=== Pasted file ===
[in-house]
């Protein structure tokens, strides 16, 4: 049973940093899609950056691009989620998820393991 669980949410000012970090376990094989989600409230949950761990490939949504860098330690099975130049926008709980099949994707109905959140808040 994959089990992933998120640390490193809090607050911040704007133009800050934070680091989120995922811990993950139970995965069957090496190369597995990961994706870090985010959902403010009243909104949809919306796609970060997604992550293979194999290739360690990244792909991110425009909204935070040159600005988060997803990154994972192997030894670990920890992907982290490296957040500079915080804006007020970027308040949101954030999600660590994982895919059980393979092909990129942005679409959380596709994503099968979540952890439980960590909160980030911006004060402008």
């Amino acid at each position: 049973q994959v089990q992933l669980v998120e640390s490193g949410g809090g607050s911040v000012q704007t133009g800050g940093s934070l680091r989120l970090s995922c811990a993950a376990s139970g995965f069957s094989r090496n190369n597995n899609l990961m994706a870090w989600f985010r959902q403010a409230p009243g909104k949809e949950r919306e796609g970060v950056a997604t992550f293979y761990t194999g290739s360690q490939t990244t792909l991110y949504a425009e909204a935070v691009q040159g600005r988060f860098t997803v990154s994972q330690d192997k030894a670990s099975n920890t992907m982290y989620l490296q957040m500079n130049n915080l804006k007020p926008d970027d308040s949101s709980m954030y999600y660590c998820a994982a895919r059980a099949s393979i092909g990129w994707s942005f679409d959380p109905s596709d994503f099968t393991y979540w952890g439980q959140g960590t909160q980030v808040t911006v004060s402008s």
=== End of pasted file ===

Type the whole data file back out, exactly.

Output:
[in-house]
């Protein structure tokens, strides 16, 4: 049973940093899609950056691009989620998820393991 669980949410000012970090376990094989989600409230949950761990490939949504860098330690099975130049926008709980099949994707109905959140808040 994959089990992933998120640390490193809090607050911040704007133009800050934070680091989120995922811990993950139970995965069957090496190369597995990961994706870090985010959902403010009243909104949809919306796609970060997604992550293979194999290739360690990244792909991110425009909204935070040159600005988060997803990154994972192997030894670990920890992907982290490296957040500079915080804006007020970027308040949101954030999600660590994982895919059980393979092909990129942005679409959380596709994503099968979540952890439980960590909160980030911006004060402008």
């Amino acid at each position: 049973q994959v089990q992933l669980v998120e640390s490193g949410g809090g607050s911040v000012q704007t133009g800050g940093s934070l680091r989120l970090s995922c811990a993950a376990s139970g995965f069957s094989r090496n190369n597995n899609l990961m994706a870090w989600f985010r959902q403010a409230p009243g909104k949809e949950r919306e796609g970060v950056a997604t992550f293979y761990t194999g290739s360690q490939t990244t792909l991110y949504a425009e909204a935070v691009q040159g600005r988060f860098t997803v990154s994972q330690d192997k030894a670990s099975n920890t992907m982290y989620l490296q957040m500079n130049n915080l804006k007020p926008d970027d308040s949101s709980m954030y999600y660590c998820a994982a895919r059980a099949s393979i092909g990129w994707s942005f679409d959380p109905s596709d994503f099968t393991y979540w952890g439980q959140g960590t909160q980030v808040t911006v004060s402008s």